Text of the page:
•         1 yellow onion, chopped
•         4 cloves garlic, minced or grated
•         4 carrots, chopped
•         2 cups cremini mushrooms, sliced
•         2 tablespoons tomato paste
•         1 1/2 cups dry red wine, such as Cabernet Sauvignon
•         1 cup low-sodium chicken broth
•         2 bay leaves
•         4 thyme sprigs
•         1/2 cup fresh parsley, chopped
•         mashed potatoes

INSTRUCTIONS
1. Preheat the oven to 450 degrees F. Line a baking sheet with parchment.

2. Add the turkey, egg, bread crumbs, parmesan, and a pinch each of salt and pepper to a bowl. Coat your hands with a bit of olive oil and roll the meat into tablespoon-size balls (will make 15-20 meatballs), placing them on the prepared baking sheet. Transfer to the oven and bake for 15 minutes or until the meatballs are crisp and cooked through.

3. Meanwhile, cook the bacon in a large skillet over medium heat until crisp, about 5 minutes. In the skillet, add the onion and cook for 5 minutes, until softened and fragrant. Stir in the garlic, carrots, and mushrooms. Cook another 5 minutes, until the vegetables are caramelizing on the edges. Add the tomato paste. Cook 1 minute.

4. Add in the red wine, chicken broth, bay leaves, and thyme. Season with salt and pepper. Stir to combine, bring the sauce to a boil, cook 10 minutes or until the sauce thickens slightly. Stir in the meatballs, cover and cook 5 minutes, until the meatballs are coated in the sauce. Remove the bay leaves and thyme and discard. Stir in the parsley and reserved bacon.

4. Serve the meatballs and sauce over mashed potatoes.

Friday, June 12, 2020

Character Playlist

In this moment of fear, anger, and discontent -- in the midst of hope vs. despair -- I am wondering what my characters would say about all this. Lizzie, the liberal, engaged to Quinn, the white former cop. Hannah, my police detective, who is now in the 2020 election year with a third party candidate who bears a stricking resemblance to the present occupant of the White House. What kind of conversation is she having with her liberal, white, retired journalist father?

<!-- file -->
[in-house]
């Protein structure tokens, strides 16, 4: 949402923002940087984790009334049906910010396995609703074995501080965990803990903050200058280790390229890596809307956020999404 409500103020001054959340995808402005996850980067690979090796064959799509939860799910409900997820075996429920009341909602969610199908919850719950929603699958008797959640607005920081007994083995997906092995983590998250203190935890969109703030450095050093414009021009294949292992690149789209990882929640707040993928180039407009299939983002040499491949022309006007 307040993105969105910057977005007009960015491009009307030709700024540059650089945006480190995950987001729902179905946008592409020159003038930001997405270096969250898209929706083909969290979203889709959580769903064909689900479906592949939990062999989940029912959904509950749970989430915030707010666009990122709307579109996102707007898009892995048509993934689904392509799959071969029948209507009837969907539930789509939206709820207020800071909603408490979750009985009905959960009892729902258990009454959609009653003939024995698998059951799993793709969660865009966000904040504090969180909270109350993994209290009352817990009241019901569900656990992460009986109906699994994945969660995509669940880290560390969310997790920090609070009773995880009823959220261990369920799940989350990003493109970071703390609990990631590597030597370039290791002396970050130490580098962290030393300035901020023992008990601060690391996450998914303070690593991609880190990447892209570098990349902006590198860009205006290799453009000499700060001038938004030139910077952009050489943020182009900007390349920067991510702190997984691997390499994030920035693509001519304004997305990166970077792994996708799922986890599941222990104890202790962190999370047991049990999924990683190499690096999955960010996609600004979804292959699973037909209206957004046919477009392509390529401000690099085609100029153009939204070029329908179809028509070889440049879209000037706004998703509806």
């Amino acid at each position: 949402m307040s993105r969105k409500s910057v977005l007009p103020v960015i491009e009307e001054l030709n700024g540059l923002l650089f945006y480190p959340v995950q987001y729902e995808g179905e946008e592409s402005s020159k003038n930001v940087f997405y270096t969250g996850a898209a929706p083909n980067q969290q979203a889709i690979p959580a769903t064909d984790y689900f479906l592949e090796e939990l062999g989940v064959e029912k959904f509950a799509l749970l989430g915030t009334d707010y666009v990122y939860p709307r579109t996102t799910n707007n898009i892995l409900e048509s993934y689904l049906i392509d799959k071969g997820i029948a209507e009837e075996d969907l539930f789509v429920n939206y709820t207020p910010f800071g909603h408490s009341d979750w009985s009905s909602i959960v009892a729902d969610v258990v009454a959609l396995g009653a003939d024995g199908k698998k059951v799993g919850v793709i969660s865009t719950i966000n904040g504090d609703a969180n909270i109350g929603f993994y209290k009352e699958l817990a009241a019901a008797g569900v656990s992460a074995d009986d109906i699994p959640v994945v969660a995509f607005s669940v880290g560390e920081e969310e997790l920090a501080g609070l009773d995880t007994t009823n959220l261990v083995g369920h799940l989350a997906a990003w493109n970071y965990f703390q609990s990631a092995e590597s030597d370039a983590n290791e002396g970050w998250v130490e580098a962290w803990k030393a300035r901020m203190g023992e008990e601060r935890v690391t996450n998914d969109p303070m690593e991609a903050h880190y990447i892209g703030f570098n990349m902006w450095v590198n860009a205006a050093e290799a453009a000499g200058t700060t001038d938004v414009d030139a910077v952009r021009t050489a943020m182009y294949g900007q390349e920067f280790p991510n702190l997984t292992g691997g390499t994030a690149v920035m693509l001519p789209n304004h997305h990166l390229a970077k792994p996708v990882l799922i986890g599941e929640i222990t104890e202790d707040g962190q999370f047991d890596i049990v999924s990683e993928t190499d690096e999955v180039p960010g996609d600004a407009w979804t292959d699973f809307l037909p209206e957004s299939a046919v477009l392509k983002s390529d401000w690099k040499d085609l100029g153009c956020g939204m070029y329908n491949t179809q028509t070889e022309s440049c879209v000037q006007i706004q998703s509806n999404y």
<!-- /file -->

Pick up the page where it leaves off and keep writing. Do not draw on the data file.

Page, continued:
I've been thinking about their playlists. Actually, Angus, Hannah's father, is easy. Roger Whittaker, "New World in the Morning":



And he loves this song, and would have this commercial stored on his ORB. Beyonce reminds him of his late wife, a strong woman who channeled her fierceness through her poetry. And, of course, he's not too old to enjoy the costumes:



And Lizzie, my crime historian? What would she play for her white ex-military police officer, ex-homicide detective, fiance when she wants to get him to talk to her about what's happening?



Quinn, being Quinn, would probably not to have a lot to say when she tries to get him to talk about cops. She would get upset with him and storm out to walk his dog. He would watch her go while he's thinking about what to say. When she returns, she would hear this song playing:



I am composing my own playlist for 2020. I'm sure many of you are doing the same.

Take care and be safe.



Thursday, June 11, 2020

Don't Get Sick - With Anything.

Donis here.  I intended to do a post on writing about race in a historical novel, but the other current world-wide plague made me change my plans. My husband Don was sick for much of the past week. This is is not a good time to be ill, especially since we weren't sure what the problem was. On Saturday he had a bad headache all day. By Sunday it had developed into a blinding headache, nausea, dizziness. On Monday he wasn't able to get out of bed at all. But he had no fever, no coughing, no problem breathing. The symptoms of the Covid seem to present differently in different people, and the infection rate in Arizona keeps going up. We've been very careful about leaving the house, but we have donned our masks and gone to the store on occasion. Was it Covid-19 or something else?

This reminded me of the kidney failure incident of 2009. On that occasion he got worse and worse, couldn't get out of bed for several days. We thought it was the flu – until he began to hallucinate and I bundled him up and rushed him to the emergency room, and thus began an ordeal I don't care to think back on.

Many of you Dear Readers know of Don's history, since I haven't been secretive about it at all. He's been doing very well for quite a while now, but over the past decade, he has endured just about every health problem you can think of – eye bleeds, heart failure, kidney failure, Crohn's disease, colon cancer, broken arm, post-op infection (fifteen surgeries in twelve years). He's also of an age. He is in the number one category for a bad Covid outcome.